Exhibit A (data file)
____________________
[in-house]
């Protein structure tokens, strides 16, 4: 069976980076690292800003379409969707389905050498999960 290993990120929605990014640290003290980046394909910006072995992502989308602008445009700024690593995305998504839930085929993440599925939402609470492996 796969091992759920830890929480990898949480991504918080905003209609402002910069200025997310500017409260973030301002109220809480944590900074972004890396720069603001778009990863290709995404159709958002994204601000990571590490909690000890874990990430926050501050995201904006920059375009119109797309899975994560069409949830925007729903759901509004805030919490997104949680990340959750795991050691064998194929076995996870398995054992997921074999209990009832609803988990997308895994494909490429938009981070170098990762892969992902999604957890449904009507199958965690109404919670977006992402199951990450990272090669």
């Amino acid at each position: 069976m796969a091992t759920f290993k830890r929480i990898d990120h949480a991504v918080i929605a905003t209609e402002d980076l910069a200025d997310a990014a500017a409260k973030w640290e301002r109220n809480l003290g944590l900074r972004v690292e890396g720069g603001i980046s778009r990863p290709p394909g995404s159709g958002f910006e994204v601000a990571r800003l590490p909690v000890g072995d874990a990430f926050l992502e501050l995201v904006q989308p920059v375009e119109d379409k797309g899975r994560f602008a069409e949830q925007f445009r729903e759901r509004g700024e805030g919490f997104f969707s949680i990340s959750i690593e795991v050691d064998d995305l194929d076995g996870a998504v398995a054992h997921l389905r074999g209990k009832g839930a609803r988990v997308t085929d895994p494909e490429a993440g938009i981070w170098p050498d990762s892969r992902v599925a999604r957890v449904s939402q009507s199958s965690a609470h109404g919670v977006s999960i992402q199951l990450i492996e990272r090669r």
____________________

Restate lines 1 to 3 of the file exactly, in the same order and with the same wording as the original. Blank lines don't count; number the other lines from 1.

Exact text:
[in-house]
């Protein structure tokens, strides 16, 4: 069976980076690292800003379409969707389905050498999960 290993990120929605990014640290003290980046394909910006072995992502989308602008445009700024690593995305998504839930085929993440599925939402609470492996 796969091992759920830890929480990898949480991504918080905003209609402002910069200025997310500017409260973030301002109220809480944590900074972004890396720069603001778009990863290709995404159709958002994204601000990571590490909690000890874990990430926050501050995201904006920059375009119109797309899975994560069409949830925007729903759901509004805030919490997104949680990340959750795991050691064998194929076995996870398995054992997921074999209990009832609803988990997308895994494909490429938009981070170098990762892969992902999604957890449904009507199958965690109404919670977006992402199951990450990272090669």
């Amino acid at each position: 069976m796969a091992t759920f290993k830890r929480i990898d990120h949480a991504v918080i929605a905003t209609e402002d980076l910069a200025d997310a990014a500017a409260k973030w640290e301002r109220n809480l003290g944590l900074r972004v690292e890396g720069g603001i980046s778009r990863p290709p394909g995404s159709g958002f910006e994204v601000a990571r800003l590490p909690v000890g072995d874990a990430f926050l992502e501050l995201v904006q989308p920059v375009e119109d379409k797309g899975r994560f602008a069409e949830q925007f445009r729903e759901r509004g700024e805030g919490f997104f969707s949680i990340s959750i690593e795991v050691d064998d995305l194929d076995g996870a998504v398995a054992h997921l389905r074999g209990k009832g839930a609803r988990v997308t085929d895994p494909e490429a993440g938009i981070w170098p050498d990762s892969r992902v599925a999604r957890v449904s939402q009507s199958s965690a609470h109404g919670v977006s999960i992402q199951l990450i492996e990272r090669r």